BAGHDAD, Iraq (AP) – A tribal chief who challenged Iraq’s most feared terrorist and sent fighters to help U.S. troops battle al-Qaida in western Iraq died in a hail of bullets Sunday – the latest victim of an apparent insurgent campaign against Sunni Arabs who work with Americans.

The prime minister, meanwhile, was frustrated again in trying to fill key security posts, and his spokesman hinted at a deadline if the impasse continued. Nouri al-Maliki is trying to get Shiite and Sunni politicians to agree on candidates who are independent and not tied to sectarian militias.

Shootings and bombings killed nine people and wounded 35 across the country Sunday, and the bodies of at least 10 more people were found in Baghdad, possible victims of the sectarian bloodshed tearing at Iraq.

The most significant killing involved Sheik Osama al-Jadaan, who was ambushed by gunmen as he was being driven in Baghdad’s Mansour district, a predominantly Sunni Arab area. Al-Jadaan’s driver and one of his bodyguards also were killed, police Lt. Maitham Abdul Razzaq said.

Al-Jadaan was a leader of the Karabila tribe, which has thousands of members in Anbar province, an insurgent hotbed stretching from west of Baghdad to the Syrian border. He had announced an agreement with the U.S.-backed Iraqi government to help security forces track down al-Qaida members and foreign fighters.

U.S. troops also raised a scout force from al-Jadaan’s followers known as the “Desert Protectors” to help find insurgents living under the protection of a rival tribe in Qaim and a cluster of nearby towns in Anbar. U.S. officials described the area as a staging ground for smuggling weapons, ammunition and fighters into Iraq.

Al-Jadaan claimed in March that his people had captured hundreds of foreign fighters and handed them over to authorities. He also issued a warning to al-Qaida in Iraq’s leader, Abu Musab al-Zarqawi, who is blamed for many of the country’s worst terror bombings.

“Under my leadership and that of our brothers in other tribes, we are getting close to the shelter of this terrorist,” al-Jadaan said. “We will capture him soon.”

The drive, dubbed Operation Tribal Chivalry, was designed to secure Iraq’s borders with Syria, Jordan and Saudi Arabia to prevent foreign fighters from sneaking in.

Anti-American sentiments have been strong in Anbar since the U.S.-led invasion in March 2003 that toppled Saddam Hussein’s regime, which was dominated by the Sunni Arab minority. But relations between Anbar locals and foreign fighters soured when the outsiders started killing Iraqis suspected of having links to the Americans or even those holding government jobs.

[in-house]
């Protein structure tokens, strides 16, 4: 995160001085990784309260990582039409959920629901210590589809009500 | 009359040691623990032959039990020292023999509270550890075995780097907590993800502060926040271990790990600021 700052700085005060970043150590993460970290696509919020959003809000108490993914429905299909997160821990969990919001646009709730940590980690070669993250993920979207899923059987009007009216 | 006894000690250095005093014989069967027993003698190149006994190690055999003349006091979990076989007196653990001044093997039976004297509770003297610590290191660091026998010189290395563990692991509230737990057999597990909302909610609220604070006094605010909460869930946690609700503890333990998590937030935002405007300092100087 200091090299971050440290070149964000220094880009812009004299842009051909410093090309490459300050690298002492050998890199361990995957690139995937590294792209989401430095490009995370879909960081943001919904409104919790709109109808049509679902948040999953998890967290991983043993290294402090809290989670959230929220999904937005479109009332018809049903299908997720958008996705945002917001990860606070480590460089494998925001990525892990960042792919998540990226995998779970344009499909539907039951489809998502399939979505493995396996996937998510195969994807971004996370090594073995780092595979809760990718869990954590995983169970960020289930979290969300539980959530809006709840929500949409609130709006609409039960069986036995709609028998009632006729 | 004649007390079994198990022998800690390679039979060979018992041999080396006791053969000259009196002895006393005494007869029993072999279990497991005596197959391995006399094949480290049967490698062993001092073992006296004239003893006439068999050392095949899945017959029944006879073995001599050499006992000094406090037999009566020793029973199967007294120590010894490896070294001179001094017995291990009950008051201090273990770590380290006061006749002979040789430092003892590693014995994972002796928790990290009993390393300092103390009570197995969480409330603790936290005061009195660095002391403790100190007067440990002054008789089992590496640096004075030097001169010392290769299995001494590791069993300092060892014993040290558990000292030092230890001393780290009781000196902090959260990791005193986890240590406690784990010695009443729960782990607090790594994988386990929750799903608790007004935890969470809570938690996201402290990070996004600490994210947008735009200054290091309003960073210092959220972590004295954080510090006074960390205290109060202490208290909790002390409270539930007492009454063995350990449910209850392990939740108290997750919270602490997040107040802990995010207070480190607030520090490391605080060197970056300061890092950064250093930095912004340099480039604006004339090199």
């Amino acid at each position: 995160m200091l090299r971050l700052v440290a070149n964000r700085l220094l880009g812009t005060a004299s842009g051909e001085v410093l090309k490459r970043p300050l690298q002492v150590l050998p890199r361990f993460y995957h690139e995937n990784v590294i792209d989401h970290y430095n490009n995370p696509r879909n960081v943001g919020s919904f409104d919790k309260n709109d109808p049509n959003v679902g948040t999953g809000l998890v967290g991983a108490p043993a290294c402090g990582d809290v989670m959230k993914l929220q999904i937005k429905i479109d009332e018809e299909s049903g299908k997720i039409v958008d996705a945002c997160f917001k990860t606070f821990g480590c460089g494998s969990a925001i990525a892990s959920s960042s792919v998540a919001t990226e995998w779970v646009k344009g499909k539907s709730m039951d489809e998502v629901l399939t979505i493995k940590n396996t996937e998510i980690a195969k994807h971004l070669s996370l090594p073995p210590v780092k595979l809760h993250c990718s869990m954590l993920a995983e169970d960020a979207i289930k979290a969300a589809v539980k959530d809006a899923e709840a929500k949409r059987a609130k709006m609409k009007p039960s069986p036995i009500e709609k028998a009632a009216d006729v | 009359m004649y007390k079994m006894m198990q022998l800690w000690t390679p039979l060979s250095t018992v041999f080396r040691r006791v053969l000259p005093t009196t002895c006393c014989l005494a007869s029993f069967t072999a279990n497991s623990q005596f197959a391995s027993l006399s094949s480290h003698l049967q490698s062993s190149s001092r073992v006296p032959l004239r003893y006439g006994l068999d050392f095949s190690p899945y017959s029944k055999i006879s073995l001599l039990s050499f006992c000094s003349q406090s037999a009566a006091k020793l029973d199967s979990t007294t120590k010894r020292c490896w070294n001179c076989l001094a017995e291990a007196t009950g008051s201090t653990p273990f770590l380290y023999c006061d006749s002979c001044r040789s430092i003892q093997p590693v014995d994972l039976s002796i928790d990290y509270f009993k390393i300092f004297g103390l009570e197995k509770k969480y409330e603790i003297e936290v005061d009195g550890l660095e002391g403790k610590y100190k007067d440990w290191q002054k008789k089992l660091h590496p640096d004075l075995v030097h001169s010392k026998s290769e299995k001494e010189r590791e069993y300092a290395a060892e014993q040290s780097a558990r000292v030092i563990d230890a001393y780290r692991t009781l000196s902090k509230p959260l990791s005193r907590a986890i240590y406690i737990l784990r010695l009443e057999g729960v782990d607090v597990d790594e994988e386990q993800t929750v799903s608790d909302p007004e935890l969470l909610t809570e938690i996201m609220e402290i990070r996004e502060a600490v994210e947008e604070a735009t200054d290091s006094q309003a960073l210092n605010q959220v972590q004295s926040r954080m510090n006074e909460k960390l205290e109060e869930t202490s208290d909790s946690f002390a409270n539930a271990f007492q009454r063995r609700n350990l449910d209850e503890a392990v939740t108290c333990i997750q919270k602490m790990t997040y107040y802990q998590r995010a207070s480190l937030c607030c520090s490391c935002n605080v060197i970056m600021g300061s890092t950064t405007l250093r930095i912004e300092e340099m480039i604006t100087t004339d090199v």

The rift worsened with a wave of assassinations and bombings that killed dozens of Anbar residents after tribal and religious leaders, former army officers and ordinary Iraqis met with U.S. officers to discuss what could be done to speed the withdrawal of the U.S.-led military coalition.

A suicide bombing Jan. 5 aimed at a line of police recruits in the Anbar city of Ramadi killed at least 58 people, including U.S. soldiers. Stunned city residents turned on al-Qaida, and al-Jadaan announced his agreement with Iraq’s government to help with security.

U.S. officials hope Iraqis will be able to take on more security duties soon, allowing American forces to begin pulling out. But a week after al-Maliki’s unity government took office, Iraq’s ethnic, sectarian and secular parties are struggling to agree on who should run the crucial interior and defense ministries, which control the various Iraqi security forces.

The continued impasse dashed hopes that al-Maliki, a member of Iraq’s Shiite majority, could swear in the two new ministers when the 275-member parliament convened Sunday after a four-day recess.

Al-Maliki’s spokesman, Yassin Majid, said if negotiations took much longer, the prime minister would ask the political blocs to present three names for each ministry so he could decide.

“There is no deadline for that, but it could happen this week,” Majid said.

Hassan al-Sineid, a Shiite legislator who belongs to al-Maliki’s Dawa Party, said that step might come by Wednesday.

Sunni Arab lawmaker Saleh al-Mutlaq emphasized the importance of finding neutral parties to fill the posts. “It is very important that the persons who take over should be independent and bold figures” who will resist pressure from their own political blocs, he said.

The Shiite-dominated interior ministry, which controls the police forces, has been promised to that community. Sunni Arabs are to get the defense ministry, overseeing the army.

It is hoped the balance will enable al-Maliki to move ahead with a plan for Iraqis to take on all security duties over the next 18 months. He wants to try to attract army recruits from among the Sunni Arab minority, which provides the core of the insurgency.

The sectarian divisions have proved a daunting problem for Iraq’s politicians.

In an indication of the problem, legislators apparently held a stormy closed-door session Sunday arguing over parliament’s Sunni Arab speaker, Mahmoud al-Mashhadani.

The Shiite and Kurdish coalitions want parliamentary rules changed to require al-Mashhadani to consult with his Shiite and Kurdish deputy speakers before making any decisions, even though his post has little real power. Sunnis staunchly opposed the demand.

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